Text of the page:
Monarch Alternative Capital LP abandoned negotiations to take over a $140 million loan to RadioShack Corp. (RSH) as the electronics retailer struggled to reach a deal with lenders on a turnaround plan, according to two people with knowledge of the matter.

Monarch, run by Michael Weinstock, backed out talks it was leading with two other hedge funds to acquire the asset-backed senior loan and renegotiate the terms, said the people, who asked not to be named because the discussions were private. The company continues to talk with the other funds and with other potential lenders, one of the people said.

RadioShack is seeking to refinance the debt to loosen terms that may restrict the amount it can borrow under the loan in March, the people said. That would give the company time to implement a turnaround plan and avoid a cash crunch that management said in a Sept. 11 regulatory filing may lead to bankruptcy.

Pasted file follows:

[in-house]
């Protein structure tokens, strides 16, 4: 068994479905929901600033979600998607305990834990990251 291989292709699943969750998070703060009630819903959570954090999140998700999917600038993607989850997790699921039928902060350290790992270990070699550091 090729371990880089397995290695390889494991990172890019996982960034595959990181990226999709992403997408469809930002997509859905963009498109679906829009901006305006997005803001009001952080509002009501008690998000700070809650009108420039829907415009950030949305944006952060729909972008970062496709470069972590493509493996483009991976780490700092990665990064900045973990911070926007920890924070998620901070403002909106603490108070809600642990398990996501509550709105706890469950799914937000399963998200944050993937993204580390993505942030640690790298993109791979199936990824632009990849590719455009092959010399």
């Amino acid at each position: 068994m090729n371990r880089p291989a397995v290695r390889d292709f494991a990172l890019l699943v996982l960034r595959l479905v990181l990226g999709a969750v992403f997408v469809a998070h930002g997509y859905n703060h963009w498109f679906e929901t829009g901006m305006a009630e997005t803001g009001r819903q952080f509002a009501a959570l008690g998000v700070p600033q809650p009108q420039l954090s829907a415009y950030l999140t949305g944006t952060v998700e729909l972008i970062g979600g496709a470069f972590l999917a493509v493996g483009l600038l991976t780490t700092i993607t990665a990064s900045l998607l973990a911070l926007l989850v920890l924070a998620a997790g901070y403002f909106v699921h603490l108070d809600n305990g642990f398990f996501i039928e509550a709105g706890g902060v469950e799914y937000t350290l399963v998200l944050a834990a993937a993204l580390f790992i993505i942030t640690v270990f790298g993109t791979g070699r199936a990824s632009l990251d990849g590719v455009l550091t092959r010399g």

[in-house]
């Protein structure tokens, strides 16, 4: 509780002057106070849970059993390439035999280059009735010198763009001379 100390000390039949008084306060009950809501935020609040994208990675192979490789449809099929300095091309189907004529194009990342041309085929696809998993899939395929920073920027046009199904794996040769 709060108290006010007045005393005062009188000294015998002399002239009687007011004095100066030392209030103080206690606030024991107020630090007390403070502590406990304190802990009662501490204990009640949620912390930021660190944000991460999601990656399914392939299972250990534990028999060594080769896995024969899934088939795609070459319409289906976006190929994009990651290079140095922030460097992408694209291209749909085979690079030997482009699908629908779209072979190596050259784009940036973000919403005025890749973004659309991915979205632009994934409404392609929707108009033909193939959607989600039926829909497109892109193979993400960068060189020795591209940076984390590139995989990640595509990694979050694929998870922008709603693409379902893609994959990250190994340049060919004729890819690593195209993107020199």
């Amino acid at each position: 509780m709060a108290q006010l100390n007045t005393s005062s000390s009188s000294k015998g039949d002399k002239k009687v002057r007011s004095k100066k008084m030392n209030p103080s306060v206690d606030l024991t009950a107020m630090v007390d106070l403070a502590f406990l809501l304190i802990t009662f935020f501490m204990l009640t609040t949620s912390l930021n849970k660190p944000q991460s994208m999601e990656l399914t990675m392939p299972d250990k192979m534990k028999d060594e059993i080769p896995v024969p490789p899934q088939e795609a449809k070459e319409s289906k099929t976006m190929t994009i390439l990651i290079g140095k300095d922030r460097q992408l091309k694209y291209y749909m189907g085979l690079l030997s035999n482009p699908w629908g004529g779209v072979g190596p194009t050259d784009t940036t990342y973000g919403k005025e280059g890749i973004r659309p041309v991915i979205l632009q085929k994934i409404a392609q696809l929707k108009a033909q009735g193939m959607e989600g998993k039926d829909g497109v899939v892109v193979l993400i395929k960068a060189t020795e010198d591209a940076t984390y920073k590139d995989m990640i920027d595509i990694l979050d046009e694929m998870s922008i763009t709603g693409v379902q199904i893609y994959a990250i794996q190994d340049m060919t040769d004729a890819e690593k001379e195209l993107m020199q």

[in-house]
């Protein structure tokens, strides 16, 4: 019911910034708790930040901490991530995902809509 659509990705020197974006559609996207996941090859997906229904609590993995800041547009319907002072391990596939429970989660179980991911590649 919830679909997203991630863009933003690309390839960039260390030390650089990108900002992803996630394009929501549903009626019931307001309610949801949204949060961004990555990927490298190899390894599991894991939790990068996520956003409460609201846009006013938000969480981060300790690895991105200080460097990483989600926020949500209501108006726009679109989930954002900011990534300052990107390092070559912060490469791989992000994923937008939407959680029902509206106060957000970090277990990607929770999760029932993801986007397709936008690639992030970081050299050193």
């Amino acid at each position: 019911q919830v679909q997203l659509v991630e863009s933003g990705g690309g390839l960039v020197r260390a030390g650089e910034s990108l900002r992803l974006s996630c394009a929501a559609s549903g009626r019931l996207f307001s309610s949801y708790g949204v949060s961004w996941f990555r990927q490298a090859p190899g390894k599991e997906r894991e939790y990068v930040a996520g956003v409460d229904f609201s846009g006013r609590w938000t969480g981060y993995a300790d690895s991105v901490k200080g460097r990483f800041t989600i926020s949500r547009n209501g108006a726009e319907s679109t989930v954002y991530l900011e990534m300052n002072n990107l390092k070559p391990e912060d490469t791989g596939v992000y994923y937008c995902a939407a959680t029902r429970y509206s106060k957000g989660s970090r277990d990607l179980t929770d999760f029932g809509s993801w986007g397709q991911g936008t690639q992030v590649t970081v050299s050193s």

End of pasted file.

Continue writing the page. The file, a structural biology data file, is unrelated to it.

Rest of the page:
The loan is part of a $585 million funding package arranged last month by RadioShack’s largest shareholder, Standard General LP, that gave the retailer enough cash to operate through the holiday season. Any deal to refinance the debt will be contingent on whether a key RadioShack lender, Salus Capital LLC, agrees to a company plan to close underperforming stores, one of the people said. Salus owns part of a $250 million, second-lien loan.

Its initial plans to close as many as 1,100 stores were blocked by lenders including Salus earlier in the year, limiting to less than 200 of the sites that could be shuttered. Salus is affiliated with Philip Falcone’s Harbinger Group Inc. Closing unprofitable sites would help the chain preserve cash.